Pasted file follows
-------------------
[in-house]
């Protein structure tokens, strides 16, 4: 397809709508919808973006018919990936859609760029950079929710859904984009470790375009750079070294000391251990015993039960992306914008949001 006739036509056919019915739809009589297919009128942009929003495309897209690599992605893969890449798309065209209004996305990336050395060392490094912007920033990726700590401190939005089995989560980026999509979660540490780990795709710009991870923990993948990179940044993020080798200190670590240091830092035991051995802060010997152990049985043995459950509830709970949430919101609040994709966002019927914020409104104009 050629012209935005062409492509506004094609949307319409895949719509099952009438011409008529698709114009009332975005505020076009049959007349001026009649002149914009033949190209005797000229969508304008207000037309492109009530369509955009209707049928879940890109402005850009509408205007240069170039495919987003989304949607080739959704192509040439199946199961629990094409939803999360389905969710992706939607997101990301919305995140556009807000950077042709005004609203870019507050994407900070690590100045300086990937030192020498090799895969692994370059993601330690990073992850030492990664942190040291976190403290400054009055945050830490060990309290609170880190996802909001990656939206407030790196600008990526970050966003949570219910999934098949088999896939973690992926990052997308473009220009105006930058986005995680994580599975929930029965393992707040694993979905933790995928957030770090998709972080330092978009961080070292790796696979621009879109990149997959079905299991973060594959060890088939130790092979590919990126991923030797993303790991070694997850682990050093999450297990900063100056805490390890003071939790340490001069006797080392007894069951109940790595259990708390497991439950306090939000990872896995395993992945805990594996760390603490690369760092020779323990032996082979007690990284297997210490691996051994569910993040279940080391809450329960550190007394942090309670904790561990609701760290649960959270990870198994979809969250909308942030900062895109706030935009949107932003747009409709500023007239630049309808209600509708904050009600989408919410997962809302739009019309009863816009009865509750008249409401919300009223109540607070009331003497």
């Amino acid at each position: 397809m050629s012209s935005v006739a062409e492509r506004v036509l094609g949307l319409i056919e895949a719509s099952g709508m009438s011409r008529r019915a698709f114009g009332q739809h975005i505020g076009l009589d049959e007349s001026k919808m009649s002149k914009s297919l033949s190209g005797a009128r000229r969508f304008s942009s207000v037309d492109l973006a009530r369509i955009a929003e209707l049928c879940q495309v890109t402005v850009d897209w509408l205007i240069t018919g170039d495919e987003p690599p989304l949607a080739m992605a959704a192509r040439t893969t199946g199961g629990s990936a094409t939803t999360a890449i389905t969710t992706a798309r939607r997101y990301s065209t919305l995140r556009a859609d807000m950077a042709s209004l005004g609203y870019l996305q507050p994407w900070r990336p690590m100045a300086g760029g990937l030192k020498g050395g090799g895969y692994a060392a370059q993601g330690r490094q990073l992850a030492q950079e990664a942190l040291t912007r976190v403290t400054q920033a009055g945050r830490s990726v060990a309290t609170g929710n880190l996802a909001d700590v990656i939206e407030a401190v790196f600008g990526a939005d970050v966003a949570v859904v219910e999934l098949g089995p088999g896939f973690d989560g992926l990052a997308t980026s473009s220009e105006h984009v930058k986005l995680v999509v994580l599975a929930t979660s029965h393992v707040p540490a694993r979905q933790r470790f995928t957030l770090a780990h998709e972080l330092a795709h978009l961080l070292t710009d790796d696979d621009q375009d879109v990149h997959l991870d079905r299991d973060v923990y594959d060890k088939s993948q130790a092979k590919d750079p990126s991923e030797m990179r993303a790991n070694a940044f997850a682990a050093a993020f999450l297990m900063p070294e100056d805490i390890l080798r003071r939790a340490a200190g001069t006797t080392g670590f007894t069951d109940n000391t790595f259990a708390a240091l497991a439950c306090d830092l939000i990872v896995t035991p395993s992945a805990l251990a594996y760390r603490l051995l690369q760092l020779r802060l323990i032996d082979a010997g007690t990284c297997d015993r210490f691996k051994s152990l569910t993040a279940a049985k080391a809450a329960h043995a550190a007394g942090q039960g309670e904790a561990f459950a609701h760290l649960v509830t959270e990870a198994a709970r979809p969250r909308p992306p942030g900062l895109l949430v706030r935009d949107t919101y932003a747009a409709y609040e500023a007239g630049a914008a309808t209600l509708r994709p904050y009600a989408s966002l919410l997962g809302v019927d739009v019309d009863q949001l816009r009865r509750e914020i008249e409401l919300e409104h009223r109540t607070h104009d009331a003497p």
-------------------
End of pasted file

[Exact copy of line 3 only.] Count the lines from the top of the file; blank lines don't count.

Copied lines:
């Amino acid at each position: 397809m050629s012209s935005v006739a062409e492509r506004v036509l094609g949307l319409i056919e895949a719509s099952g709508m009438s011409r008529r019915a698709f114009g009332q739809h975005i505020g076009l009589d049959e007349s001026k919808m009649s002149k914009s297919l033949s190209g005797a009128r000229r969508f304008s942009s207000v037309d492109l973006a009530r369509i955009a929003e209707l049928c879940q495309v890109t402005v850009d897209w509408l205007i240069t018919g170039d495919e987003p690599p989304l949607a080739m992605a959704a192509r040439t893969t199946g199961g629990s990936a094409t939803t999360a890449i389905t969710t992706a798309r939607r997101y990301s065209t919305l995140r556009a859609d807000m950077a042709s209004l005004g609203y870019l996305q507050p994407w900070r990336p690590m100045a300086g760029g990937l030192k020498g050395g090799g895969y692994a060392a370059q993601g330690r490094q990073l992850a030492q950079e990664a942190l040291t912007r976190v403290t400054q920033a009055g945050r830490s990726v060990a309290t609170g929710n880190l996802a909001d700590v990656i939206e407030a401190v790196f600008g990526a939005d970050v966003a949570v859904v219910e999934l098949g089995p088999g896939f973690d989560g992926l990052a997308t980026s473009s220009e105006h984009v930058k986005l995680v999509v994580l599975a929930t979660s029965h393992v707040p540490a694993r979905q933790r470790f995928t957030l770090a780990h998709e972080l330092a795709h978009l961080l070292t710009d790796d696979d621009q375009d879109v990149h997959l991870d079905r299991d973060v923990y594959d060890k088939s993948q130790a092979k590919d750079p990126s991923e030797m990179r993303a790991n070694a940044f997850a682990a050093a993020f999450l297990m900063p070294e100056d805490i390890l080798r003071r939790a340490a200190g001069t006797t080392g670590f007894t069951d109940n000391t790595f259990a708390a240091l497991a439950c306090d830092l939000i990872v896995t035991p395993s992945a805990l251990a594996y760390r603490l051995l690369q760092l020779r802060l323990i032996d082979a010997g007690t990284c297997d015993r210490f691996k051994s152990l569910t993040a279940a049985k080391a809450a329960h043995a550190a007394g942090q039960g309670e904790a561990f459950a609701h760290l649960v509830t959270e990870a198994a709970r979809p969250r909308p992306p942030g900062l895109l949430v706030r935009d949107t919101y932003a747009a409709y609040e500023a007239g630049a914008a309808t209600l509708r994709p904050y009600a989408s966002l919410l997962g809302v019927d739009v019309d009863q949001l816009r009865r509750e914020i008249e409401l919300e409104h009223r109540t607070h104009d009331a003497p």